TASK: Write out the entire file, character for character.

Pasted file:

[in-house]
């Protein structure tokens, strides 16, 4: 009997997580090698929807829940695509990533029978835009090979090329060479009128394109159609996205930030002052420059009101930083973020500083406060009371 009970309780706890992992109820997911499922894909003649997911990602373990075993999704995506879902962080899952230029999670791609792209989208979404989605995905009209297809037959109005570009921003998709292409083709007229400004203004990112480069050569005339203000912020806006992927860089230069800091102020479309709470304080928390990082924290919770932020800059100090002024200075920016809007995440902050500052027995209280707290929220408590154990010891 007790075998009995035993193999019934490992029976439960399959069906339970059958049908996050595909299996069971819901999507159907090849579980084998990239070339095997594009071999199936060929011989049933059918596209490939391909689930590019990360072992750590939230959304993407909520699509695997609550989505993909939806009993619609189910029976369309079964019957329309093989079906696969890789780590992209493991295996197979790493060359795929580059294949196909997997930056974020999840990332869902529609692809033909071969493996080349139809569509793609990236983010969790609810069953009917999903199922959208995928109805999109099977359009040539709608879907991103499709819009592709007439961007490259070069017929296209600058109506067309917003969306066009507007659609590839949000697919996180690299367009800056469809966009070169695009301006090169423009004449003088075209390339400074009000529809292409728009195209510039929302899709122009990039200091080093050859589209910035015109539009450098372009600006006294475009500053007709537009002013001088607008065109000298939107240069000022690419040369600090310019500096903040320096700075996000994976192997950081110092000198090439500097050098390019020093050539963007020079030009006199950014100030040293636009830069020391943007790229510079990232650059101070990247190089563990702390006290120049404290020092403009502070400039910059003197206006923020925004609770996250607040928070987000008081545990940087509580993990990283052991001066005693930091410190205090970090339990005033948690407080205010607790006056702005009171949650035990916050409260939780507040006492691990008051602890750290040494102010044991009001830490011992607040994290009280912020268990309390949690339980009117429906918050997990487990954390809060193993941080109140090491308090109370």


[in-house]
């Protein structure tokens, strides 16, 4: 009997997580090698929807829940695509990533029978835009090979090329060479009128394109159609996205930030002052420059009101930083973020500083406060009371 009970309780706890992992109820997911499922894909003649997911990602373990075993999704995506879902962080899952230029999670791609792209989208979404989605995905009209297809037959109005570009921003998709292409083709007229400004203004990112480069050569005339203000912020806006992927860089230069800091102020479309709470304080928390990082924290919770932020800059100090002024200075920016809007995440902050500052027995209280707290929220408590154990010891 007790075998009995035993193999019934490992029976439960399959069906339970059958049908996050595909299996069971819901999507159907090849579980084998990239070339095997594009071999199936060929011989049933059918596209490939391909689930590019990360072992750590939230959304993407909520699509695997609550989505993909939806009993619609189910029976369309079964019957329309093989079906696969890789780590992209493991295996197979790493060359795929580059294949196909997997930056974020999840990332869902529609692809033909071969493996080349139809569509793609990236983010969790609810069953009917999903199922959208995928109805999109099977359009040539709608879907991103499709819009592709007439961007490259070069017929296209600058109506067309917003969306066009507007659609590839949000697919996180690299367009800056469809966009070169695009301006090169423009004449003088075209390339400074009000529809292409728009195209510039929302899709122009990039200091080093050859589209910035015109539009450098372009600006006294475009500053007709537009002013001088607008065109000298939107240069000022690419040369600090310019500096903040320096700075996000994976192997950081110092000198090439500097050098390019020093050539963007020079030009006199950014100030040293636009830069020391943007790229510079990232650059101070990247190089563990702390006290120049404290020092403009502070400039910059003197206006923020925004609770996250607040928070987000008081545990940087509580993990990283052991001066005693930091410190205090970090339990005033948690407080205010607790006056702005009171949650035990916050409260939780507040006492691990008051602890750290040494102010044991009001830490011992607040994290009280912020268990309390949690339980009117429906918050997990487990954390809060193993941080109140090491308090109370």